Multi-Threaded TCP Server in C#

Standard

This tutorial introduces the concept of using threads to handle multiple clients in a TCP server. A TCP server is created and set to listen to a specific port. When a client is connected, a new thread is created that will handle the client’s communication.

The Client Class.

In this class we’re going to need to a instantiate a TcpClient so we can have a connection with the server.

To handle communication to and from the server, a StreamReader and StreamWriter are used so we can easily write and read data. We could use a NetworkStream but you can’t force flush so I find it better to use the StreamReader/Writer.

To instantiate them you just have to feed them the stream from the client’s connection.

After that, I just ask for input and send it to the server. From there you can do anything you want. Process the data you receive from the server to close the client or do other fun stuff.

The Server Class

In this class, you’ll have to have a TcpListener Class. When you start your Server class, you’ll be opening a port on the machine and will be waiting for clients to connect.

Once a client connects, a thread is fired and the client who got connected is passed to the thread as a parameter, so we don’t loose the connection.

The thread starts a function that will handle communication with clients. First, we recover the client from the object passed in the thread as parameter. Then we create our streams to write and read from the client’s stream. Each client has a two private streams, that is why they are created inside HandleClient(object obj) method, so they don’t share the same streams.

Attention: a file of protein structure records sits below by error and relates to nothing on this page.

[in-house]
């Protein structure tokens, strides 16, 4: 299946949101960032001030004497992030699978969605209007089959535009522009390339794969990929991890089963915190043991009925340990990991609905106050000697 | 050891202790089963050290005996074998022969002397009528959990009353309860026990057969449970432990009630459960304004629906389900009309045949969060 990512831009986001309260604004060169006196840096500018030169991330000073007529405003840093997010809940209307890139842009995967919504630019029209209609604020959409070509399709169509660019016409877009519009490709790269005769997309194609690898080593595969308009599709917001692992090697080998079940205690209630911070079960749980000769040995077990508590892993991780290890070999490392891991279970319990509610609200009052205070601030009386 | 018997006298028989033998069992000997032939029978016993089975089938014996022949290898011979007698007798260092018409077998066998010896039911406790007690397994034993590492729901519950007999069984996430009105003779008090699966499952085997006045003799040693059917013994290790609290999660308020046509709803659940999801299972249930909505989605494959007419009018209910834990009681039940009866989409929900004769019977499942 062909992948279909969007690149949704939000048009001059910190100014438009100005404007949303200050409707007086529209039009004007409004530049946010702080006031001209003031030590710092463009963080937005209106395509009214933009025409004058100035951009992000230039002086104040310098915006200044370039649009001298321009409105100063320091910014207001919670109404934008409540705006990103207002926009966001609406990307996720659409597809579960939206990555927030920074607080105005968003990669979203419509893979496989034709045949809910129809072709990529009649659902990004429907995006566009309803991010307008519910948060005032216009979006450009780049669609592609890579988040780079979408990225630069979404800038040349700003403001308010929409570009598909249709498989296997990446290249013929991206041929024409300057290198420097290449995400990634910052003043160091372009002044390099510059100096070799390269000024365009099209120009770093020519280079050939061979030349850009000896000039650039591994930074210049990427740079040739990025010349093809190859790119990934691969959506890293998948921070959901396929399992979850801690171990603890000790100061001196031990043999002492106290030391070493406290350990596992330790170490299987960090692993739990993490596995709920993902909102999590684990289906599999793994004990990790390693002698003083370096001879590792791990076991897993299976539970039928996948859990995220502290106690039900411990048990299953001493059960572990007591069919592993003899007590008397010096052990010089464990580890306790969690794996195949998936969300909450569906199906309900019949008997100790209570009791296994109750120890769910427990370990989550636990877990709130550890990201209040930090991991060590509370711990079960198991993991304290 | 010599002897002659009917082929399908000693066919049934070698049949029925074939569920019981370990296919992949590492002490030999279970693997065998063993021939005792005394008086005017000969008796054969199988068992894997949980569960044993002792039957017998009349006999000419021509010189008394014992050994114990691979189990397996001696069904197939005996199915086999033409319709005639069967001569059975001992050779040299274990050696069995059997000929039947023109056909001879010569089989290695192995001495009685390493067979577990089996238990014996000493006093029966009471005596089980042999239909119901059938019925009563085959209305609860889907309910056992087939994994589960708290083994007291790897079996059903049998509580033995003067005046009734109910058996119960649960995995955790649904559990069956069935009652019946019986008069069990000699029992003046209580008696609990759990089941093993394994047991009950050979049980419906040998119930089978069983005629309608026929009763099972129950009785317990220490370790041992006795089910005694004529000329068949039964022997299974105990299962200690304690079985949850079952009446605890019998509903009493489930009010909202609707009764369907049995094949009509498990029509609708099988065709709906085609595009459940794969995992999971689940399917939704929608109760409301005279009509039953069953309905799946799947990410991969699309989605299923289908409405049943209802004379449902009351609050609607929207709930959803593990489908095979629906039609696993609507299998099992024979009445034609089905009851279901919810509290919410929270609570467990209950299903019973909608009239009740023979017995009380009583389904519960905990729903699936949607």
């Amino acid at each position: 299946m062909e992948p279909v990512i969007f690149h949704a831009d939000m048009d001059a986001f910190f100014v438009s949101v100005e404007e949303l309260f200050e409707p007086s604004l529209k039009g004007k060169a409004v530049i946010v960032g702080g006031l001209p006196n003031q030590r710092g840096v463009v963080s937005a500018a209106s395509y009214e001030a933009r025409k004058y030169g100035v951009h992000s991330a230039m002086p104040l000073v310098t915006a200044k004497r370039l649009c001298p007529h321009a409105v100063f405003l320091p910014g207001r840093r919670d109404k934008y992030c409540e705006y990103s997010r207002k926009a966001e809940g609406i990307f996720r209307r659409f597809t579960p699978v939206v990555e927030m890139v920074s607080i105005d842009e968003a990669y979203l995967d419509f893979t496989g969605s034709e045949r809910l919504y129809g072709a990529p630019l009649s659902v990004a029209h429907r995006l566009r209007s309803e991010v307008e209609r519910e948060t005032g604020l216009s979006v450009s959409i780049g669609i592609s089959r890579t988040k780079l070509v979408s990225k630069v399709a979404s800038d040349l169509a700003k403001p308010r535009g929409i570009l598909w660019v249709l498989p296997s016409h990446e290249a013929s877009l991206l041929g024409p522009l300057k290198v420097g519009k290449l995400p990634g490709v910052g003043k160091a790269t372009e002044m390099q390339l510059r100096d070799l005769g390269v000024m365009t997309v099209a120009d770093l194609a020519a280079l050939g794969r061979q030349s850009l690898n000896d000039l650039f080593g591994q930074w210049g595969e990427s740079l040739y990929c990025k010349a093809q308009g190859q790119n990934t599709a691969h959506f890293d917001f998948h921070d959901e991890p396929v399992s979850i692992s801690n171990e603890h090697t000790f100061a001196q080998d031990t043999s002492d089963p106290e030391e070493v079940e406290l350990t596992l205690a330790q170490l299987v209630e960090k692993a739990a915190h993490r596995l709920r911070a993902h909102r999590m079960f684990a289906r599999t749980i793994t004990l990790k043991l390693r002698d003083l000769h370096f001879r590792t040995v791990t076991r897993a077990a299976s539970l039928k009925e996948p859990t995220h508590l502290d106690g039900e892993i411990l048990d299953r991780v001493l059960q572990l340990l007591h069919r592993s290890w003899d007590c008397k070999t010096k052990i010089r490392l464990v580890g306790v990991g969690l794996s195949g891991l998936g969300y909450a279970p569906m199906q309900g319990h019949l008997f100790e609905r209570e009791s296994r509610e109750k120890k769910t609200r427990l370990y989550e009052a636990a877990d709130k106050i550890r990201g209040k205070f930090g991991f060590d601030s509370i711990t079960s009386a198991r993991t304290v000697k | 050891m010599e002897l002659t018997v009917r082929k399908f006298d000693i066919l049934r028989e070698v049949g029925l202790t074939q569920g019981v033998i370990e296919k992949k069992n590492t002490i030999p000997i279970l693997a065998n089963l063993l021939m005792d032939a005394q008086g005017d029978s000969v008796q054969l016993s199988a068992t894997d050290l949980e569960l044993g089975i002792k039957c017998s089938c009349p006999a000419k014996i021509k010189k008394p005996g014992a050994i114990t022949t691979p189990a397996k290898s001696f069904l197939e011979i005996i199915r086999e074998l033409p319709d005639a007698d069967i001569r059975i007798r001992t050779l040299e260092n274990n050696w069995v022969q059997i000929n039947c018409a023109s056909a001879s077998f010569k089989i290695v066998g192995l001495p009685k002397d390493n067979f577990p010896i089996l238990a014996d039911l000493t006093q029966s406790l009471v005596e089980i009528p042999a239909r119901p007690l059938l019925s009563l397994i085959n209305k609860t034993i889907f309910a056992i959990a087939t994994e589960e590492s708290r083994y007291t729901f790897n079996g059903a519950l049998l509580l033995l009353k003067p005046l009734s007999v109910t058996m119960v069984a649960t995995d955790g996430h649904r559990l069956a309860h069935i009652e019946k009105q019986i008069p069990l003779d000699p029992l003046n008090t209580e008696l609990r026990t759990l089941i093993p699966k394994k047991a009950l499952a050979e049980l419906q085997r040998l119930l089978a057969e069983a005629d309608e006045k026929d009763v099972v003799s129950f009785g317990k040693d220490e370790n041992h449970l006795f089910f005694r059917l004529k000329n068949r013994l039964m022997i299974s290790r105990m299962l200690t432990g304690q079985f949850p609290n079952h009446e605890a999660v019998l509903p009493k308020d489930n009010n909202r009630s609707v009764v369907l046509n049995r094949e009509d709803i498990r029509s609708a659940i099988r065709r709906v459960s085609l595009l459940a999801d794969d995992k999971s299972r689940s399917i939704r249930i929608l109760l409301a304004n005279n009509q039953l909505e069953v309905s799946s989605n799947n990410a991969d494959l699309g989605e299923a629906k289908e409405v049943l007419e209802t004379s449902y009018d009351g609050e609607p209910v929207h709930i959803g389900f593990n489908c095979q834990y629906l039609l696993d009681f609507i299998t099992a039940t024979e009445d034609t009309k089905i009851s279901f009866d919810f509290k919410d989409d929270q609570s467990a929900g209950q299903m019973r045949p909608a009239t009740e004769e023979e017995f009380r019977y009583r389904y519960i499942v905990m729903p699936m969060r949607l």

After that, you can do what you want, send and receive data 🙂

Client Main Class

Server Main Class

Note: Just change the “5555” to whatever you want. That’s the port the server will be listening to. Or even better, ask for it when launching the application or store it in a configuration file. 😉

You can download the project sample here.
Multi_Threaded_TCP

Note: This is far from a optimal solution and shouldn’t be used in real life applications. This tutorial only introduces some concepts, namely, Threads, TCP listeners and TCP Clients. You should know that each thread created will use 1Mb of memory, so its easy to see where this approach is not good. If lots of client connections come in, you’ll quickly see the memory ramp up. A better way to manage this would be to create a limited amount of threads, and set the clients on queues, re-using threads as the jobs finish, and so on. A new, better way of creating a Multi-Threaded Server would be using Task, from the Task Parallel Library, but I’ll talk more on that later. 🙂

  • Arthur

    “… but I’ll talk more on that later. :)” can you do a Tutorial for a better server like you say at the end of this Articel?

  • sandeep

    how to send back some data to client from where he received